she is different than they are.
Retarded people aren't stupid
or mean enough to object to a
hospice in the neighborhood.
Let this be retained on the record as
an endorsement of the tasks of the
socially-minded, the humanly-inspired in
behalf of retarded and all who may suf-
fer illnesses or defections that are not of
their making or desire. To Jim
Fitzgerald goes a hearty salute for facing
up to the aroused issues, for rejecting
sick-minded prejudices, for defending the
rights of all who must be accorded
human treatment.
Hopefully, the Oak Parkers re-
pudiated by Fitzgerald will abandon
their stupid actions. This must be ex-
pressed with a thank you to Jim
Fitzgerald.
(A new development in the Oak
Park hospice dispute now includes fears
and charges of race discrimination. A
concer has developed involving the
blacks. If such fears are justified then
only total community condemnation of
prejudice, from wherever it stems, must
be accorded. There is never justification
for race or religious bias, anywhere in
this country, whether in Oak Park or in
the capital and legislative environs in
any state in the Union.)

Translations are tolerated and trans-
lators are granted cordial respect. The
translated literary treasures are valued
as appropriations from foreign tongues
by the many who depend upon the more
knowledgeable for information that
would otherwise be strange to them. The
critics nevertheless prevail.
Hayyim Nahman Bialik had the
briefest critical comment when he said
that reading poetry in translation is like
kissing a woman through a veil. •
Francois Voltaire was more brutal
in his definition, which declared: "Trans-
lations increase the faults of a work and
soil its beauty."
Perhaps the oldest sacred documents
to be translated from the Hebrew and
Aramaic was the Septuagint, the Greek
text of the Bible by scholars in the Third
Century before the present era. Both
Judaiaca and Universal encyclopedias
have definitive articles on the subject.
Perhaps most definitive is the one in
Philip Birnbaum's Jewish Concepts
where, under the title Targum — Trans-
lations — the noted scholar explained:
The Greek version of the
Bible was prepared by a group of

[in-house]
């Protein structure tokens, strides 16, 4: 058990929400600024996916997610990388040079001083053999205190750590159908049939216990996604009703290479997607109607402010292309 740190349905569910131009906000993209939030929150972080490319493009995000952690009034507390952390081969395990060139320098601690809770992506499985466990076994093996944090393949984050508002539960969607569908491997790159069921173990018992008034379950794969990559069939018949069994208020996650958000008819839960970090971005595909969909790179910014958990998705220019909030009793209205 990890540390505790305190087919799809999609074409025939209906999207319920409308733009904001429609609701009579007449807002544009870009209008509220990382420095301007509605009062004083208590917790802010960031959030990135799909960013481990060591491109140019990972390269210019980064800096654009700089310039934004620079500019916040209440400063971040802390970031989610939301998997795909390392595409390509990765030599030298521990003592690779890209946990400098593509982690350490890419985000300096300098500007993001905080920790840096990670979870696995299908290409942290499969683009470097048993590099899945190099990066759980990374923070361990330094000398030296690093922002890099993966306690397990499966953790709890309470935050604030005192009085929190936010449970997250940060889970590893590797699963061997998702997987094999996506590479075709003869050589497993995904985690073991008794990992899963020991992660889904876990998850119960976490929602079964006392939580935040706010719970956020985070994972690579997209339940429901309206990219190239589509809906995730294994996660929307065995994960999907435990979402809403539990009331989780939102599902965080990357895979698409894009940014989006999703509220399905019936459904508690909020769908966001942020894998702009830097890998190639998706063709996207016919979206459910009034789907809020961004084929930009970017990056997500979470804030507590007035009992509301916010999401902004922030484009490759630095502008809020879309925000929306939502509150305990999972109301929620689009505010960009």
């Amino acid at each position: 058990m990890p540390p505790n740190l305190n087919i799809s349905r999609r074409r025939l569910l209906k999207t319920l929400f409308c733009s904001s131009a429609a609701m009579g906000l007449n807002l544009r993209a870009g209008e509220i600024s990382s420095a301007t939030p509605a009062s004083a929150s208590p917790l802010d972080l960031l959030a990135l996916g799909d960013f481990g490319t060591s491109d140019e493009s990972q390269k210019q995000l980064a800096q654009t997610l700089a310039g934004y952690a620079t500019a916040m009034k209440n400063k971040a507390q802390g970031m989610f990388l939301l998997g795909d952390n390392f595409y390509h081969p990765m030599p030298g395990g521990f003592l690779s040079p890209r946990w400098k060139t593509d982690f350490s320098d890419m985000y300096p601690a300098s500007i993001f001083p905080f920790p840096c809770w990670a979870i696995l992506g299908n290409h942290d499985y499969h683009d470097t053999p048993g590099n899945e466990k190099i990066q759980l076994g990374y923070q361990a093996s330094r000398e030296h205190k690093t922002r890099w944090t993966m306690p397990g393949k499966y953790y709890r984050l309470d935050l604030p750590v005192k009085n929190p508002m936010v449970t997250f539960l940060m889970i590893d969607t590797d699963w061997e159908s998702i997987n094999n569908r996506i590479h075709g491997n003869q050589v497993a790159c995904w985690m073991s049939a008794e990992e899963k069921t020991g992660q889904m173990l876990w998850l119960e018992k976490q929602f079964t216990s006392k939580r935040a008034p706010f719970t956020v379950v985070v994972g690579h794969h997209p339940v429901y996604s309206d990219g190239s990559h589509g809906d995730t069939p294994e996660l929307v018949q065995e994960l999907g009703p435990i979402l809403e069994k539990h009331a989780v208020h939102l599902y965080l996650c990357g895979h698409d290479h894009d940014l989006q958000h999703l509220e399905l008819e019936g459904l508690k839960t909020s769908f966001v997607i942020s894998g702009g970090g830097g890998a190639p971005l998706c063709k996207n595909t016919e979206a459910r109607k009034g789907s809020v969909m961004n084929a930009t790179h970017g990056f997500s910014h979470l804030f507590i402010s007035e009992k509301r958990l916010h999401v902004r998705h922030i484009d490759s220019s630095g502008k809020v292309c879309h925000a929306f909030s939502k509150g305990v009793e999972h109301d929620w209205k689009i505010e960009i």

scholars, totaling seventy-two, six
from each title of Israel. They
were sent to Egypt, where the
translation of the Torah was to

be added to the two hundred
thousand volumes in the museum
during the Third Century (about
250) before the common era. This
is according to the fictitious Let-
ter of Aristeas, stating that the
Torah was translated into Greek
by the seventy-two translators in
seventy-two days. When the
translation was read by Demet-
rius, the chief librarian, before
the Jewish population, it was ap-
proved and recommended to be
preserved without changes. The
king, Ptolemy II, dismissed the
translators with costly gifts.
Scholars regard this as a fanciful
story of the origin of the Septuag-
int.
Those who have made a
study of the vocabulary, idioms
and syntax used in the Septuag-
int, have been led to believe that
the work gradually developed
through the practice of oral
translation in the synagogues of
Alexandria, though some books
were translated and edited by
individuals. The Torah was the
first and foremost part of the
Bible that had to be made acces-
sible to the Greek-speaking

{

Continued on Page 24

An Age-Old Human Failing
`Greedily' Circles The Globe

A very old human failing retains the
limelight. Apparently the media love to
keep giving attention to nouveaux riche
with an appetite for more ingredients to
their favorite accumulations. •
It was typical of Sholom Aleichem
that he should have coined one of the
most definitive applications to the avari-
cial which he termed:
If you grease the wheels
you can ride.
There is a proverbial admonition for
lust in Talmud Sanhedrin which states:
When the camel demanded
horns, they cut off his ears.
In Exodus 20:4 there is the com-
mand: Thou shalt not covet. And in
Isaiah 5:8 there is the Prophetic: Woe to
them that join house to house, that lay
field to field, till there be no room, and
ye dwell alone in the land.
Leo Rosten, in Treasury of Jewish
Quotations, offers the following as a
definition for greed from the Talmud: A
handful does not satisfy a lion. Rosten
also lists the following as greed defini-
tions:
Men are always close – to
their pockets.
The eye is small, but de-
vours all.
If eyes did not see, hands
would not take.
If you look for cake, you'll
lose your bread.

What is grabbed will be

lost.

Don't desire what you can't
acquire.
When the paupers start
dancing, the musicians stop
playing.
Show a dog a finger, and he
wants your whole hand.
In Pirke Avot — Sayings of the
Fathers — there is this bit of applicable
wisdom:
Be the tail of Lions rather than the
head of foxes.

Briberty also keeps repeating in the
headlines and it often relates to Greed.
There is this warning in Rashi:
If a man, even one wise in Torah,
takes a bribe, his mind will ultimately
become confused; what he has learned
will be forgotten.

In Rosten's Treasury of Jewish Quo-
tations also appear the following notes
about bribery:
If you don't bribe you won't ride.
It is surprising how many spots on
the character are removed by solution of
gold.
There is no particular occasion, or
any specific time for utilizing these cap-
sules of wisdom. It is sufficient to know
that greed and bribery are the all-too-
often reverberations in newspaper head-
lines. Therefore the lesson offered here
for the generations.

,–/